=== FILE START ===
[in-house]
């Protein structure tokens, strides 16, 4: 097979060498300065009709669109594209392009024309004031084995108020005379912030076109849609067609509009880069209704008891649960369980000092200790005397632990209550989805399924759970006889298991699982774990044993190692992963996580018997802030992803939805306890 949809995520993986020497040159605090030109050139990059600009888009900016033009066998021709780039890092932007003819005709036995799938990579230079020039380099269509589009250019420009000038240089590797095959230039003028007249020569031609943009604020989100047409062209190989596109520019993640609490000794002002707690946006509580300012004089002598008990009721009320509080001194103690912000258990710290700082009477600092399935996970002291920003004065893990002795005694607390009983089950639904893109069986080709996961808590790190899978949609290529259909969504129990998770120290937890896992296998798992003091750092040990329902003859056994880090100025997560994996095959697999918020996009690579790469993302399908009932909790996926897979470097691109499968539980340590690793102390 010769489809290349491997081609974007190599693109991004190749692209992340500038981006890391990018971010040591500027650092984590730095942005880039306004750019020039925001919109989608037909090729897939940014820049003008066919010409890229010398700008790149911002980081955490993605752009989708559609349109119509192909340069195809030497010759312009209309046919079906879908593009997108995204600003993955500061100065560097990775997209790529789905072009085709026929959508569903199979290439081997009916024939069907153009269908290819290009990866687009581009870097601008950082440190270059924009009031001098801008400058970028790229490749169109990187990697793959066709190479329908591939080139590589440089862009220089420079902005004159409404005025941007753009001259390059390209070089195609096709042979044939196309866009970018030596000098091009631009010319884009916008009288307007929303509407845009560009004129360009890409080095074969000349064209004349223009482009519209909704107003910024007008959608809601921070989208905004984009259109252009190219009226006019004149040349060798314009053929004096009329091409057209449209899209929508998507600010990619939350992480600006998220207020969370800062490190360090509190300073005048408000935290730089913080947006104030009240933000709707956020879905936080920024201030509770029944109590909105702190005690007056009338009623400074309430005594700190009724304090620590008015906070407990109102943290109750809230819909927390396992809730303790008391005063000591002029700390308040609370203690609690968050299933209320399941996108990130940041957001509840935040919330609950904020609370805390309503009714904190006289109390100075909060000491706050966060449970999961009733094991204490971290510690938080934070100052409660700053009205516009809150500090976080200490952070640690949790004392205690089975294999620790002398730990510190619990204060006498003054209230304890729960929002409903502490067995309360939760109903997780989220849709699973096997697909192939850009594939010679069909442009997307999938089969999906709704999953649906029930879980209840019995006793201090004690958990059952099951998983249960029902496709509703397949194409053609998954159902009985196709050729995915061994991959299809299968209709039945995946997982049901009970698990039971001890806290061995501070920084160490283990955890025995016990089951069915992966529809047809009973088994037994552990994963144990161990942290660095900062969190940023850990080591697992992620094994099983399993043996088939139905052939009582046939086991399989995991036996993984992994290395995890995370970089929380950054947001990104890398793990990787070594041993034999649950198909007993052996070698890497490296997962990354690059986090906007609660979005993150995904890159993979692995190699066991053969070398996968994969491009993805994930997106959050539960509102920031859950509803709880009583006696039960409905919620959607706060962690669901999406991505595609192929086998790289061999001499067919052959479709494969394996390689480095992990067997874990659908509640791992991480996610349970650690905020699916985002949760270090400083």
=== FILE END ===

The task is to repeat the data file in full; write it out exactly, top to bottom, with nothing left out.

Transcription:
[in-house]
């Protein structure tokens, strides 16, 4: 097979060498300065009709669109594209392009024309004031084995108020005379912030076109849609067609509009880069209704008891649960369980000092200790005397632990209550989805399924759970006889298991699982774990044993190692992963996580018997802030992803939805306890 949809995520993986020497040159605090030109050139990059600009888009900016033009066998021709780039890092932007003819005709036995799938990579230079020039380099269509589009250019420009000038240089590797095959230039003028007249020569031609943009604020989100047409062209190989596109520019993640609490000794002002707690946006509580300012004089002598008990009721009320509080001194103690912000258990710290700082009477600092399935996970002291920003004065893990002795005694607390009983089950639904893109069986080709996961808590790190899978949609290529259909969504129990998770120290937890896992296998798992003091750092040990329902003859056994880090100025997560994996095959697999918020996009690579790469993302399908009932909790996926897979470097691109499968539980340590690793102390 010769489809290349491997081609974007190599693109991004190749692209992340500038981006890391990018971010040591500027650092984590730095942005880039306004750019020039925001919109989608037909090729897939940014820049003008066919010409890229010398700008790149911002980081955490993605752009989708559609349109119509192909340069195809030497010759312009209309046919079906879908593009997108995204600003993955500061100065560097990775997209790529789905072009085709026929959508569903199979290439081997009916024939069907153009269908290819290009990866687009581009870097601008950082440190270059924009009031001098801008400058970028790229490749169109990187990697793959066709190479329908591939080139590589440089862009220089420079902005004159409404005025941007753009001259390059390209070089195609096709042979044939196309866009970018030596000098091009631009010319884009916008009288307007929303509407845009560009004129360009890409080095074969000349064209004349223009482009519209909704107003910024007008959608809601921070989208905004984009259109252009190219009226006019004149040349060798314009053929004096009329091409057209449209899209929508998507600010990619939350992480600006998220207020969370800062490190360090509190300073005048408000935290730089913080947006104030009240933000709707956020879905936080920024201030509770029944109590909105702190005690007056009338009623400074309430005594700190009724304090620590008015906070407990109102943290109750809230819909927390396992809730303790008391005063000591002029700390308040609370203690609690968050299933209320399941996108990130940041957001509840935040919330609950904020609370805390309503009714904190006289109390100075909060000491706050966060449970999961009733094991204490971290510690938080934070100052409660700053009205516009809150500090976080200490952070640690949790004392205690089975294999620790002398730990510190619990204060006498003054209230304890729960929002409903502490067995309360939760109903997780989220849709699973096997697909192939850009594939010679069909442009997307999938089969999906709704999953649906029930879980209840019995006793201090004690958990059952099951998983249960029902496709509703397949194409053609998954159902009985196709050729995915061994991959299809299968209709039945995946997982049901009970698990039971001890806290061995501070920084160490283990955890025995016990089951069915992966529809047809009973088994037994552990994963144990161990942290660095900062969190940023850990080591697992992620094994099983399993043996088939139905052939009582046939086991399989995991036996993984992994290395995890995370970089929380950054947001990104890398793990990787070594041993034999649950198909007993052996070698890497490296997962990354690059986090906007609660979005993150995904890159993979692995190699066991053969070398996968994969491009993805994930997106959050539960509102920031859950509803709880009583006696039960409905919620959607706060962690669901999406991505595609192929086998790289061999001499067919052959479709494969394996390689480095992990067997874990659908509640791992991480996610349970650690905020699916985002949760270090400083």